Peter Ducksworth, a Trinidadian widower of English ancestry, retires to Barbados, believing he will find an earthly paradise there. He decides to divide his land among his three daughters while he is alive, his intention not unlike that of King Lear, who hoped "That future strife/May be prevented now". But Lear made the fatal mistake of confusing flattery with love, and so does Ducksworth. Feeling snubbed by his youngest daughter, Ducksworth decides that only after he dies will she receive her portion of the land.
Tracing the four days from the moment she gets the call that every immigrant fears to the burial of her mother, Elizabeth Nunez tells the haunting story of her lifelong struggle to cope with the consequences of the 'sterner stuff' of her parents' ambitions for their children and her mother's seemingly unbreakable conviction that displays of affection are not for everyday use. But Nunez sympathizes with her parents.
Peter Gardner, a white scientist from England, is exiled after performing dangerous experiments on patients. He flees with his beautiful young daughter, Virginia, to the Caribbean, where he raises her in isolation among few people - all natives. One of those natives is Carlos, a young boy of mixed race. Virginia and Carlos develop a forbidden friendship, which later blooms into a love that binds them above all cultural, racial, and paternal resistance. This is a touching love story and a haunting coming-of-age tale.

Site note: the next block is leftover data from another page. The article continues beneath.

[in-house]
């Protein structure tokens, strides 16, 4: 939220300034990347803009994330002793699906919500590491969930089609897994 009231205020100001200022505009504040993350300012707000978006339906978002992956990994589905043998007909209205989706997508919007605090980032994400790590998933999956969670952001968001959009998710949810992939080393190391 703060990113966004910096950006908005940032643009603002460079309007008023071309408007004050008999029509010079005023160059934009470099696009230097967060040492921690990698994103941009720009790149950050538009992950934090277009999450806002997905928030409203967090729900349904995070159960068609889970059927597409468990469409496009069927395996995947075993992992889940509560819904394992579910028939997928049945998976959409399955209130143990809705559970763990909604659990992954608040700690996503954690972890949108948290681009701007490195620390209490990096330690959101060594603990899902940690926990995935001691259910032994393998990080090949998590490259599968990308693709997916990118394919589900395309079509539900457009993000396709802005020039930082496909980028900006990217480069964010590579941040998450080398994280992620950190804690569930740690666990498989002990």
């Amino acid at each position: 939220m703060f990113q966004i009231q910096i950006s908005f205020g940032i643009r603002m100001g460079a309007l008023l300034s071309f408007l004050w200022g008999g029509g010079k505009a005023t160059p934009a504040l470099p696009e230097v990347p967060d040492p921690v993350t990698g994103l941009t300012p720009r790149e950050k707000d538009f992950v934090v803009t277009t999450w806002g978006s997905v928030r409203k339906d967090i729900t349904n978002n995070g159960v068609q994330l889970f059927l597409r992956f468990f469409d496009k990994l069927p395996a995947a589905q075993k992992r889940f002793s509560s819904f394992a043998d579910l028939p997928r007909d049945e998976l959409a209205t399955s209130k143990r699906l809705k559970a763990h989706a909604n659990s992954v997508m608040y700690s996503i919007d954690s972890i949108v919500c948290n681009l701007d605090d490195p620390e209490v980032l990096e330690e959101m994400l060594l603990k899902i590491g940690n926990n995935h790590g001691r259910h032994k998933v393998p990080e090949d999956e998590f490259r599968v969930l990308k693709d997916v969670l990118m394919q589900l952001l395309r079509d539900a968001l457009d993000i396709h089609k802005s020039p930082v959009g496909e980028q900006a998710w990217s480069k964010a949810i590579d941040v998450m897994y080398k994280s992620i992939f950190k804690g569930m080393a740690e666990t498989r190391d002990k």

The award-winning author of Prosperos Daughter has written a novel more intimate than her usual big-picture work; this moving exploration of immigrant identity has a protagonist caught between race, class, and a mother's love.
Trinidad-born Justin Peters is a Harvard-educated literature professor, whose focus on the works of "Dead White Men" receives little professional respect at the public Brooklyn college where he teaches. But whatever troubles he might have at work are eclipsed when he realizes his wife, Sally, is no longer certain about their life together.